Historic preservation is a component of the planning. The goal is the preserve architectural, archeology, cultural, and historic significant sites and structures. The Town of Cheraw boasts a southern charm second to none. Its magnificent historic homes and buildings teleports us to various time periods. These historic treasures are listed on the National Register for Historic Places as part of Cheraw's Historic District. Structures alone do not define the district. The streets, sidewalks, landscaping, and tree canopies all shape the district's identity.
Cheraw's historic district is characterized by wide streets and numerous oak trees. The residential area highlights stately homes interspersed with modern brick and framed residences to form pleasing streetscapes. Most of buildings in the commercial area pre-date 1930 and are of brick construction. "... in many ways as it did over one hundred years ago." - Cheraw Preservation and Maintenance Manual
Federal and State tax incentives are available to property owners for rehabilitation efforts. To learn more information visit South Carolina Department of Archives & History.
Cumulative small, inappropriate changes over time can be detrimental to the historic character as one large change. Inappropriate design alterations devalue historic character - our visual libraries. Such alterations not only devalue historic integrity but property values. In an effort to protect and preserve Cheraw's historic value, the Town through its zoning ordinance outlines standards that lend to historic preservation. The Cheraw Preservation and Maintenance Manual go a step further. It highlights specific structures and their historical significance, preservation approaches, and appropriateness. The Cheraw Preservation and Maintenance Manual was collaboration between Town and Thomason & Associates.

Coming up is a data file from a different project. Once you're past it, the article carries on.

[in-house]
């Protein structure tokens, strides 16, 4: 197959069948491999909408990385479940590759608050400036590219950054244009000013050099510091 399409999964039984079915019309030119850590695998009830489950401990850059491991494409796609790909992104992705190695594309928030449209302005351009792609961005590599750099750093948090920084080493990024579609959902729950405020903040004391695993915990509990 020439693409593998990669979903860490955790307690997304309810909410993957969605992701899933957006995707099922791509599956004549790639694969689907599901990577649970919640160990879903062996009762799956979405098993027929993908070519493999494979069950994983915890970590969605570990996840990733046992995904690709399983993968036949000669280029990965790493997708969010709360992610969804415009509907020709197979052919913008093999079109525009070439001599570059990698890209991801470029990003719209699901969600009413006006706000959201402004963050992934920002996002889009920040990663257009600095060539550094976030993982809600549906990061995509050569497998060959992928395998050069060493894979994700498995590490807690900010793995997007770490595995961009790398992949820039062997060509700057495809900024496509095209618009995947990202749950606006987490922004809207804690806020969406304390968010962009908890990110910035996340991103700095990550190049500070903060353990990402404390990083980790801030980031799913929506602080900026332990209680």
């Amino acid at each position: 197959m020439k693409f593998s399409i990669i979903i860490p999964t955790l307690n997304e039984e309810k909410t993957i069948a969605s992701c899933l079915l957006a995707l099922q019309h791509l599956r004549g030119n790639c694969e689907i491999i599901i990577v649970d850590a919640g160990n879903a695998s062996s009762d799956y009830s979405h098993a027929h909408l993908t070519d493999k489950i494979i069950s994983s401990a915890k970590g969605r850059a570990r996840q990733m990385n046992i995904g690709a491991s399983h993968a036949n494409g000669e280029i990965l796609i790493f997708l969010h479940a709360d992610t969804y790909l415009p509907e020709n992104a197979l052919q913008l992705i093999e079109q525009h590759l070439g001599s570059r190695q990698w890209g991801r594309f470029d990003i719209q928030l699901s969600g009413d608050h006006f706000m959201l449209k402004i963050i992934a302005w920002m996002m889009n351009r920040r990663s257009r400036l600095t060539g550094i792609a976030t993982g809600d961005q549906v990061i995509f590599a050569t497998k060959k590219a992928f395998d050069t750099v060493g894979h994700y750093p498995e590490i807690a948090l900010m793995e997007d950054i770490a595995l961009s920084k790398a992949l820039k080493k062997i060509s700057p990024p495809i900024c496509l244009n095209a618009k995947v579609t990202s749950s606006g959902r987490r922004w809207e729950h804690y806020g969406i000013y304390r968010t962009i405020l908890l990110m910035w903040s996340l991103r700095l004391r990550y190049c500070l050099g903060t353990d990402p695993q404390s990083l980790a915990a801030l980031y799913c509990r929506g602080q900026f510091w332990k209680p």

Equally essential, the Town partners with the Board of Architectural Review (BAR) to ensure appropriate design, colors, landscaping and the like reflect the Town's historic and architectural integrity. The BAR roles is outlined under the State's 1994 Planning Enabling Legislation. Prior to any exterior modifications or improvements within the historic district, please complete the Certificate of Appropriateness Application. The Certificate of Appropriateness Application places you on the agenda for the BAR to review and deliberate on your proposed plans. All application with the appropriate materials must be hand-delivered, emailed, or mailed a week before the BAR meeting. The application must be complete and accompanied by color pictures of the existing structure(s) and visuals – color renderings/sketches, pictures of similar. Paint change requires paint swatches. New construction and installation require either a site or plot plan. The BAR generally meets the first Monday of the month. Holidays and unseen event require meetings to be rescheduled later in the month.
The Board of Architectural Review also when required holds public hearings on the demolition of properties to evaluate the structures' soundness, contribution to the historic district, and the whether the structure is salvageable. It can hear and deliberate on appeals to staff's decisions. The appeal process becomes quasi-judicial in nature. Their responsibilities mirror the Board of Zoning Appeals procedural process. Any appeal must be made to the circuit court within 30 days of the decision.
Click to view the Cheraw Preservation and Maintenance Manual.